Simultaneously, on June 1, Steven Mann, US principal deputy assistant secretary of state, held talks with Berdimukhamedov in Ashgabat. Mann strongly pitched for the trans-Caspian gas pipeline project (Turkmenistan to Azerbaijan to Georgia to Turkey to Europe). He conveyed Washington's keen interest that Turkmenistan should sell its gas to the European market directly, without the Russian intermediary.

Other senior US officials began fanning out to the Caspian region carrying similar messages that it would be far more advantageous for the Central Asian gas- and oil-producing countries to deal with European buyers directly. Thus US assistant secretary of state Richard Boucher visited Kazakhstan and Deputy Assistant Secretary of State Matthew Bryza visited Azerbaijan in the first week of June. Washington also began pressuring the European Union to display a sense of urgency in forestalling the looming Russian monopoly over Central Asia's gas exports.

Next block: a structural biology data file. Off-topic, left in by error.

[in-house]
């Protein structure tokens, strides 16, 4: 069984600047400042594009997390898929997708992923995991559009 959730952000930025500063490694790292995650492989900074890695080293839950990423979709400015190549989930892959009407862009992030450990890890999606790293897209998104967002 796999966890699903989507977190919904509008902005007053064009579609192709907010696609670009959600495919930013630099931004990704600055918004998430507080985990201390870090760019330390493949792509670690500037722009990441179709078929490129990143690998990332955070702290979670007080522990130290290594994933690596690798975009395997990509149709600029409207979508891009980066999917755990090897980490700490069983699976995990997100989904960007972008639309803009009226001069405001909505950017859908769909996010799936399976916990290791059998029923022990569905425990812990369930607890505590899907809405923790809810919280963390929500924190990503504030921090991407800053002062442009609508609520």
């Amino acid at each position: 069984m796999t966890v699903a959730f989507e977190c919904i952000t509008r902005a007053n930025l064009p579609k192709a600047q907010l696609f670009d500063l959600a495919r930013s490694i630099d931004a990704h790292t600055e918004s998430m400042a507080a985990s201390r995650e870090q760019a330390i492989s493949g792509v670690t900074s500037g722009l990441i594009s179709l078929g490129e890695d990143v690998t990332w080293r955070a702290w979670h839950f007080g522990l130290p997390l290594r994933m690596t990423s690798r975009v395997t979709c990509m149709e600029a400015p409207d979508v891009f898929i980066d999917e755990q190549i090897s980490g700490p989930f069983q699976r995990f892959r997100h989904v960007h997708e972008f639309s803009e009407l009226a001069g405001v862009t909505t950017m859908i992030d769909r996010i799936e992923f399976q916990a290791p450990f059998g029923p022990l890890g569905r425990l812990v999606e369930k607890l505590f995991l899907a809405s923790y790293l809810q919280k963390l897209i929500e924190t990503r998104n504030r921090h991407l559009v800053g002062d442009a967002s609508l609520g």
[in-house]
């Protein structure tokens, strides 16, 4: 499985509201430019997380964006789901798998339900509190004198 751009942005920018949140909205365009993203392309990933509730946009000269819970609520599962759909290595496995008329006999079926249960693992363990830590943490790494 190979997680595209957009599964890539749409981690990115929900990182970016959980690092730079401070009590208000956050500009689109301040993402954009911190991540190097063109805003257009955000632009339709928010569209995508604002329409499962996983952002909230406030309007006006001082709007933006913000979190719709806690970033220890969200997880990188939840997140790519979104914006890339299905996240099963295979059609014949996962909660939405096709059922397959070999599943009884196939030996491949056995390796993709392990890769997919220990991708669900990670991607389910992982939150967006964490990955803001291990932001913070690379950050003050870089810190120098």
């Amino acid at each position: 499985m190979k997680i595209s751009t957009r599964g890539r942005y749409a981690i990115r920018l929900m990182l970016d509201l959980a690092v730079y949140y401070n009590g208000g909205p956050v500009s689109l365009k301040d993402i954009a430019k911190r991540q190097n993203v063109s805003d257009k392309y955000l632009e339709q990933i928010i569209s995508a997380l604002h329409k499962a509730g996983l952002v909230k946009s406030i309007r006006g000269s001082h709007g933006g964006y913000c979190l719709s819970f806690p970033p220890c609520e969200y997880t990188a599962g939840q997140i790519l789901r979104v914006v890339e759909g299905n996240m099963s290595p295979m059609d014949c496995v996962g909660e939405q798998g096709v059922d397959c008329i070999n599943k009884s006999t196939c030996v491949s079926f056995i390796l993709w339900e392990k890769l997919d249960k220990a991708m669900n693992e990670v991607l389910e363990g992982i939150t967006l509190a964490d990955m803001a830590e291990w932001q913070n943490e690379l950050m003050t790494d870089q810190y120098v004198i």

Washington's primary intent was to sow seeds of doubt in the Turkmen mind regarding the wisdom of putting all its eggs in the Russian basket. On June 21, Washington upped the ante when Admiral William Fallon, commander of the US Central Command, arrived in Ashgabat and was received by Berdimukhamedov. Fallon carried a brief on energy cooperation. The consultation was evidently productive. On June 27, when Evan Feigenbaum, US deputy assistant secretary of state for South and Central Asian affairs, arrived in Ashgabat with a delegation of American oil majors, he heard good news. "The president [Berdimukhamedov] stated publicly, very clearly, that Turkmenistan remains interested in the trans-Caspian pipeline," Feigenbaum later told the media.